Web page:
Overconfidence can make decision-making a literal gamble—what a study published in Management Science refers to as “betting on oneself.” Because these bets can have such negative consequences in business, several researchers have sought to better understand what contributes to overconfident behavior. They include Mohammed Abdellaoui, professor at HEC Paris; Han Bleichrodt, professor of economics at the University of Alicante in Spain; and Cédric Gutierrez, assistant professor of management and technology at Bocconi University in Milan, Italy.

The research team conducted several experiments, including one in which they divided participants into two groups: One group completed an “easy” reasoning test, while the other completed a “hard” reasoning test. Before knowing their actual scores, participants were asked to make bets on their performance midway through the test, as well as at the end. In each case, they bet on whether they thought their scores fell above or below a certain percentage of correct answers (absolute performance) and on how they thought they ranked out of 100 randomly selected participants (relative performance).

The researchers analyzed participants’ betting patterns to determine participants’ “attitudinal optimism”—that is, whether they were overconfident (their actual performance was worse than they expected) or underconfident (their actual performance was better than they expected). 

The researchers found that those taking the hard test were overconfident about their absolute scores, but underconfident about their relative group ranking. Those taking the easy test, however, exhibited underconfidence about their scores but overconfidence about their rank. Additionally, participants in the “easy task” group demonstrated greater attitudinal optimism than those in the “hard task” group.

This finding shows that people can be underconfident about their own absolute performance while staying irrationally optimistic about their performance compared to others. Overall, says Abdellaoui, the study shows a “complex interplay between uncertainty attitudes and overestimation tendencies” that can influence decision-making.

This interplay has real-world implications for decision-making, he emphasizes. Overconfidence might lead CEOs to make unwise acquisitions, entrepreneurs to take out excessively large loans, or business students to overestimate how well they’ll do on tests for which they haven’t studied. In other words, people might “bet on themselves” even when the probability of success is low. 

“These findings underscore the complexity of overconfidence,” Abdellaoui says. “This nuanced understanding suggests that effectively addressing overconfidence in decision-making contexts requires targeting both inaccurate beliefs and the attitudinal biases that contribute to this phenomenon.”

A New Ethical Risk: The ‘NGO Halo Effect’

People can be inspired by a noble cause, but when they are “blinded” by that inspiration, they can be more willing to engage in unethical behavior, says researcher Isabel de Bruin. The “aura of moral goodness” that often surrounds charitable organizations can lead to people glorify a charity’s goals and values, causing what de Bruin calls the “NGO halo effect.”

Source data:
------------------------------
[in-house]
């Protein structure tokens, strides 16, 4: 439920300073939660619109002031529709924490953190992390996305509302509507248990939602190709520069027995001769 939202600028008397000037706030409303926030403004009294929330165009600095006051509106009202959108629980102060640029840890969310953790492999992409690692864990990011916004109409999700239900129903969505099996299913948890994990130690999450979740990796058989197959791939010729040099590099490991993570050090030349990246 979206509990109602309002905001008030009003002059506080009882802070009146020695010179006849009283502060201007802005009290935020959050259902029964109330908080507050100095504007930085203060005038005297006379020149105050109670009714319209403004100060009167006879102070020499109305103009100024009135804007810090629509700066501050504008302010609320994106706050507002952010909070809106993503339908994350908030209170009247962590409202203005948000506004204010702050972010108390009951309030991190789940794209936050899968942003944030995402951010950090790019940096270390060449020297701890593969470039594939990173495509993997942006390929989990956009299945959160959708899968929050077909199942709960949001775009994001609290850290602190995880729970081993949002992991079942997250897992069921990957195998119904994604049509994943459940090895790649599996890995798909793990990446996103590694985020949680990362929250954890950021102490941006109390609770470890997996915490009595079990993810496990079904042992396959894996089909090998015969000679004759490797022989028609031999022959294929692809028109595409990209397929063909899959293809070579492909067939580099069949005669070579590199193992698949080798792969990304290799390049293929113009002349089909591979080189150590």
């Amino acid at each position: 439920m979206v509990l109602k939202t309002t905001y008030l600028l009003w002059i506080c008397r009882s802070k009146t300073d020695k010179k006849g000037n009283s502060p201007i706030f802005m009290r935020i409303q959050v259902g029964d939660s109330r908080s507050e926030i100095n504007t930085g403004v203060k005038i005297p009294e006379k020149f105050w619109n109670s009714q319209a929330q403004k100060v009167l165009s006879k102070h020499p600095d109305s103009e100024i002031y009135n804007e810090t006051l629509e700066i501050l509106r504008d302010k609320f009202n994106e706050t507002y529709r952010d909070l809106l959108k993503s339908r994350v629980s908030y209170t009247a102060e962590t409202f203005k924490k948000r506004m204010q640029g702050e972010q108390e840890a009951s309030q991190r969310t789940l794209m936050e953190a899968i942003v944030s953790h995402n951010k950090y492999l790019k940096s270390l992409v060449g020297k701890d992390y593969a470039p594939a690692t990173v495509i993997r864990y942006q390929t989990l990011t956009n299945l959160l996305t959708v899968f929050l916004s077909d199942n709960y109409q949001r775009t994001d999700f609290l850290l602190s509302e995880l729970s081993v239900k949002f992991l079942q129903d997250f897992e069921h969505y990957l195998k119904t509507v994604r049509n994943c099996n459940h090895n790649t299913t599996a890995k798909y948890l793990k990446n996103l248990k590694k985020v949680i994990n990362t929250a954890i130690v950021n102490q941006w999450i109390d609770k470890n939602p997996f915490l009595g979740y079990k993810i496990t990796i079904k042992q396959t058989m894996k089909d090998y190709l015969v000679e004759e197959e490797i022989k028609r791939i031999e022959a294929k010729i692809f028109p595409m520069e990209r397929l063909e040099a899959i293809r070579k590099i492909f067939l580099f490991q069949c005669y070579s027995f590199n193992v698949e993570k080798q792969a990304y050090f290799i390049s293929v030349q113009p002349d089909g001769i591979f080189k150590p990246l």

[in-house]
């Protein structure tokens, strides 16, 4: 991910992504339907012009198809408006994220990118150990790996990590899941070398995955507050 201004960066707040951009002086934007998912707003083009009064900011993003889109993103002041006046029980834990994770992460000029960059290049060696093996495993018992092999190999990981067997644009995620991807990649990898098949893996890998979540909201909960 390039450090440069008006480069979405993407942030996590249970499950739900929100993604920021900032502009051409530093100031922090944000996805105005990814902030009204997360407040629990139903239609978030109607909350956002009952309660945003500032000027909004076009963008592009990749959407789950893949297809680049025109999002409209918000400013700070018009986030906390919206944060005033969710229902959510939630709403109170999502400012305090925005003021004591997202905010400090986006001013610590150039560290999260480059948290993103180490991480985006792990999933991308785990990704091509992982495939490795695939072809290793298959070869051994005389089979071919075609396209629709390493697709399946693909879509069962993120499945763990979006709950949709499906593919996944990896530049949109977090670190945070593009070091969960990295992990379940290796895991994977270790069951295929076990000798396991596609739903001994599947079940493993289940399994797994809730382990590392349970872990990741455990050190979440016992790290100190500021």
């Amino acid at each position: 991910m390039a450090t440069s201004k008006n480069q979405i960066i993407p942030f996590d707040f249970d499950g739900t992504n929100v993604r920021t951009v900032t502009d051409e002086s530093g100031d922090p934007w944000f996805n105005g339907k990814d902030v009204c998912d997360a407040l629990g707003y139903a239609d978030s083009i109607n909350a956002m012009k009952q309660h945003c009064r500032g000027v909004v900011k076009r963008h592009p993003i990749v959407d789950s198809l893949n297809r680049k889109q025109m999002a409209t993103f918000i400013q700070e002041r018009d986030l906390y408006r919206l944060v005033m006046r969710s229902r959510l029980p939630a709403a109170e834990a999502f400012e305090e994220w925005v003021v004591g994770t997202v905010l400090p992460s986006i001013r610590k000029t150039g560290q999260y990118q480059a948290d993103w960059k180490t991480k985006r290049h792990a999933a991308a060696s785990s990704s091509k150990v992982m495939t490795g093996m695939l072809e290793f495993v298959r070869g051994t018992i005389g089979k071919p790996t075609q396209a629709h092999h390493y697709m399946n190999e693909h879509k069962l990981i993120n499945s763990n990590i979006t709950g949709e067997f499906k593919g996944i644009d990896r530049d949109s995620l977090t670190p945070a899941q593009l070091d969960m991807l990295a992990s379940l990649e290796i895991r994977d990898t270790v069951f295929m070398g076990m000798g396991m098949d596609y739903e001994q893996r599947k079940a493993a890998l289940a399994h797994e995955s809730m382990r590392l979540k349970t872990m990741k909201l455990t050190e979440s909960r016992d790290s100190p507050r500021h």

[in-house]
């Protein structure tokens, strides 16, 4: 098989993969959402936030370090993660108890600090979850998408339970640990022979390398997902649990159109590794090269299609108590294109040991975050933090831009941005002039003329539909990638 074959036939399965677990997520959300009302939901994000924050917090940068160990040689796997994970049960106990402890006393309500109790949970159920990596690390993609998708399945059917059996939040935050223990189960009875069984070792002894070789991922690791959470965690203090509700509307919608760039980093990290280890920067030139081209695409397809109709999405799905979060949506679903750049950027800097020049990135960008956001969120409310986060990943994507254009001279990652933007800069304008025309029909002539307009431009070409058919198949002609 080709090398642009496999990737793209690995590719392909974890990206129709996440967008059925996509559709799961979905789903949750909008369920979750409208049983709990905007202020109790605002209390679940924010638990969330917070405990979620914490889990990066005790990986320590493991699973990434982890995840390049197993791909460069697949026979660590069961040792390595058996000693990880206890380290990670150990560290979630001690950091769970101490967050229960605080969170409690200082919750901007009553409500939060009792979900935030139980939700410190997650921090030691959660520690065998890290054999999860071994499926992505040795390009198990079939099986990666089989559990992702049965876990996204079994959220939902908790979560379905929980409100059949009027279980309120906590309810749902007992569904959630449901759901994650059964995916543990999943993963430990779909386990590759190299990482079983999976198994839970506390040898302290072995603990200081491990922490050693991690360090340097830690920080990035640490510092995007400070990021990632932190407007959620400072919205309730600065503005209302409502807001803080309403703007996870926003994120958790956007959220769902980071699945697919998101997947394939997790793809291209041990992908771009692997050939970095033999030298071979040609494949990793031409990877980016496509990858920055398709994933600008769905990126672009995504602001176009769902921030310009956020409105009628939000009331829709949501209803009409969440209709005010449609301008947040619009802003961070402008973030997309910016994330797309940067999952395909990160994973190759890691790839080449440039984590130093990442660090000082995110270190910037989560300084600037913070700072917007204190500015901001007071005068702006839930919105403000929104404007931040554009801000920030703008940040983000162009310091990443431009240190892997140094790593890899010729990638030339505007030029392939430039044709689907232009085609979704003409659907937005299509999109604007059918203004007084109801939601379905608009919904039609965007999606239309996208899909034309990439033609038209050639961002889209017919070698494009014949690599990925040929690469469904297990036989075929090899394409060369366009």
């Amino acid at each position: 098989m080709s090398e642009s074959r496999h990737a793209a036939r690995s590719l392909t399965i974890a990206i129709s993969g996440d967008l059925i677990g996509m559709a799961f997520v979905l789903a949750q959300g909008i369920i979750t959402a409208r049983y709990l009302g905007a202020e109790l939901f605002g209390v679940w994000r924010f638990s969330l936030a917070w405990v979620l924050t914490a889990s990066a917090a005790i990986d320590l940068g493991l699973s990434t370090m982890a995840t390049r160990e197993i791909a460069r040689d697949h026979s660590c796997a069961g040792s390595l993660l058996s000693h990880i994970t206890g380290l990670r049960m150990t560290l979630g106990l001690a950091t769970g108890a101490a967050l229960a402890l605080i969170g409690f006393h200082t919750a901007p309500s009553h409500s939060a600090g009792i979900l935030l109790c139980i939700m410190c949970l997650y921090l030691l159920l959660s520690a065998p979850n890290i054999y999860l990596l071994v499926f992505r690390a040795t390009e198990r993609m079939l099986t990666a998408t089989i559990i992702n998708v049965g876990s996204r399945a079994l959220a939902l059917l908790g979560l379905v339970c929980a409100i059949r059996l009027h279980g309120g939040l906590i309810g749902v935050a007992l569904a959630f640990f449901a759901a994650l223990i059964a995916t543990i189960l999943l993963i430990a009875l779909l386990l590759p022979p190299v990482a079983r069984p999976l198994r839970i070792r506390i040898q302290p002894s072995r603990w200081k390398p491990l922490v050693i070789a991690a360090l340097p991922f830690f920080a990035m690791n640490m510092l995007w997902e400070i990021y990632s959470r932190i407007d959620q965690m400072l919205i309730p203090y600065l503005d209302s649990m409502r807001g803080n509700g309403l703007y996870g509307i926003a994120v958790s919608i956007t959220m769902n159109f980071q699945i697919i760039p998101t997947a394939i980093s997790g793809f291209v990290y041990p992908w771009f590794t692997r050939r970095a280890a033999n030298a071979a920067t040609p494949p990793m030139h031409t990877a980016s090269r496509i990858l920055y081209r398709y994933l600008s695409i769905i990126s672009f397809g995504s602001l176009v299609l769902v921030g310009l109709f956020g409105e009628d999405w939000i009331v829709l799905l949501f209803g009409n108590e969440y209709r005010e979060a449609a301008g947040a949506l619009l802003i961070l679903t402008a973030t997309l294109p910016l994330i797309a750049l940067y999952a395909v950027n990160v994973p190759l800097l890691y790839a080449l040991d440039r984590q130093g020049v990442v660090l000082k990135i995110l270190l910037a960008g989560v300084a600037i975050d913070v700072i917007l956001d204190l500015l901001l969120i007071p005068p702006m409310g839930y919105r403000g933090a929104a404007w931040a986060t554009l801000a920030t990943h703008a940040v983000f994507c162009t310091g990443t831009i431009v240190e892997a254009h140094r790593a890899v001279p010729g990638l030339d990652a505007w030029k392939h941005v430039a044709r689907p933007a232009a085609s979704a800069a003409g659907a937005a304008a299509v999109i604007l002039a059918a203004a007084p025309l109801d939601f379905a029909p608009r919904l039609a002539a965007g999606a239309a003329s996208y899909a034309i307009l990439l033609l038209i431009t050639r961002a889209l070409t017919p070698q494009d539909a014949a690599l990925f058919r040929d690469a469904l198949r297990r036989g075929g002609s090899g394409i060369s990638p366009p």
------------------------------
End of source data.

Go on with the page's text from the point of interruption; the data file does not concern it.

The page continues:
This phenomenon was the subject of the doctoral thesis that de Bruin successfully defended at the Rotterdam School of Management at Erasmus University in the Netherlands. In 2023, de Bruin surveyed 256 employees of charitable organizations worldwide. Respondents shared that they felt deeply connected to their organizations; they described the missions of their charities as “part of their DNA” and an “embodiment of their moral identity.” That devotion, de Bruin finds, can lead people to prioritize those charitable missions over ethics and integrity.

When people identify too strongly with a charitable organization’s aura of goodness, they might find it easier to downplay unethical behavior or adopt an “end-justifies-the-means” mentality.

Survey respondents shared examples of bad acts they had witnessed at their organizations, including discrimination, sexual harassment, and bullying—behaviors that result from what de Bruin refers to as “moral naivety.” Moreover, for 45 percent of these incidents of moral naivety, respondents noted that their colleagues were not sanctioned; moreover, rules meant to prevent such behaviors were weakly implemented or not implemented at all.  

When people identify too strongly with a charitable organization’s aura of goodness, it can lead to negative outcomes in two ways, de Bruin explains. First, when behaviors contradict an organization’s internal perception of morality, “it can lead to cognitive dissonance,” she says. “It can be psychologically easier to downplay or ignore unethical behavior, as it means asking fewer, harder questions about yourself and your own perceived identity as ‘good.’”